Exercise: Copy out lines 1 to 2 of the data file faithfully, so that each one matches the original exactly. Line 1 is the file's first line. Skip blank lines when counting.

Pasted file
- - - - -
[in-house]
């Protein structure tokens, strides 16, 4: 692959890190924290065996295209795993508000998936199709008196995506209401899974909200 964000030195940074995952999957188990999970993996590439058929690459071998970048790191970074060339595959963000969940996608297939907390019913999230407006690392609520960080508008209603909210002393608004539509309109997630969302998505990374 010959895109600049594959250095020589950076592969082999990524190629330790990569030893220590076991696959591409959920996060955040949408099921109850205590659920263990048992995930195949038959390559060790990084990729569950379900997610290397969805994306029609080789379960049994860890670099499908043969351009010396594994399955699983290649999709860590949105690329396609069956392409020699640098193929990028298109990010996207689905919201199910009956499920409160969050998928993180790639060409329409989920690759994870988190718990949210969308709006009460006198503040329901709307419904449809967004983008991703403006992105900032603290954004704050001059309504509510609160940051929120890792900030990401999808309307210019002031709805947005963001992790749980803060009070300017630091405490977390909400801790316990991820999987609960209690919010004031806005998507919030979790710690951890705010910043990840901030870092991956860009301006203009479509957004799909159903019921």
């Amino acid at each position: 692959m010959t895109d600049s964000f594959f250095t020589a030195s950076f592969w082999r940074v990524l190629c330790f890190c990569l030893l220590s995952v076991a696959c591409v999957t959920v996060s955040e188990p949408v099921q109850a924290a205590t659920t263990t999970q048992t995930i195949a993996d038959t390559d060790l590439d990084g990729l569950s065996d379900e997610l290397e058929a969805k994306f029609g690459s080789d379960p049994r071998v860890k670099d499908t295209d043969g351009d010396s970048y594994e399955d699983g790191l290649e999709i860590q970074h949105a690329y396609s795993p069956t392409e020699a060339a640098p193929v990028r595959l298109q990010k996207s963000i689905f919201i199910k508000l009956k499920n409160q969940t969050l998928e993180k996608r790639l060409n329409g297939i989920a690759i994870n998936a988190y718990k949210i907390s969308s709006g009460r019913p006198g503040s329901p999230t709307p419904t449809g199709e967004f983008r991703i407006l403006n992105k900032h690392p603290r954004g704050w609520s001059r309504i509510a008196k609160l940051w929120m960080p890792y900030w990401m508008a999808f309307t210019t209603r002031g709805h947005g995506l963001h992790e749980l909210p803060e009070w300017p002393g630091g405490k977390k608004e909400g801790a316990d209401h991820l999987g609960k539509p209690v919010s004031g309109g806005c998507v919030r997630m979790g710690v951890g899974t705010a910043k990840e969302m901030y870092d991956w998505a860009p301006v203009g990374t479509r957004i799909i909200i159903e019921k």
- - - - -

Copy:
[in-house]
């Protein structure tokens, strides 16, 4: 692959890190924290065996295209795993508000998936199709008196995506209401899974909200 964000030195940074995952999957188990999970993996590439058929690459071998970048790191970074060339595959963000969940996608297939907390019913999230407006690392609520960080508008209603909210002393608004539509309109997630969302998505990374 010959895109600049594959250095020589950076592969082999990524190629330790990569030893220590076991696959591409959920996060955040949408099921109850205590659920263990048992995930195949038959390559060790990084990729569950379900997610290397969805994306029609080789379960049994860890670099499908043969351009010396594994399955699983290649999709860590949105690329396609069956392409020699640098193929990028298109990010996207689905919201199910009956499920409160969050998928993180790639060409329409989920690759994870988190718990949210969308709006009460006198503040329901709307419904449809967004983008991703403006992105900032603290954004704050001059309504509510609160940051929120890792900030990401999808309307210019002031709805947005963001992790749980803060009070300017630091405490977390909400801790316990991820999987609960209690919010004031806005998507919030979790710690951890705010910043990840901030870092991956860009301006203009479509957004799909159903019921």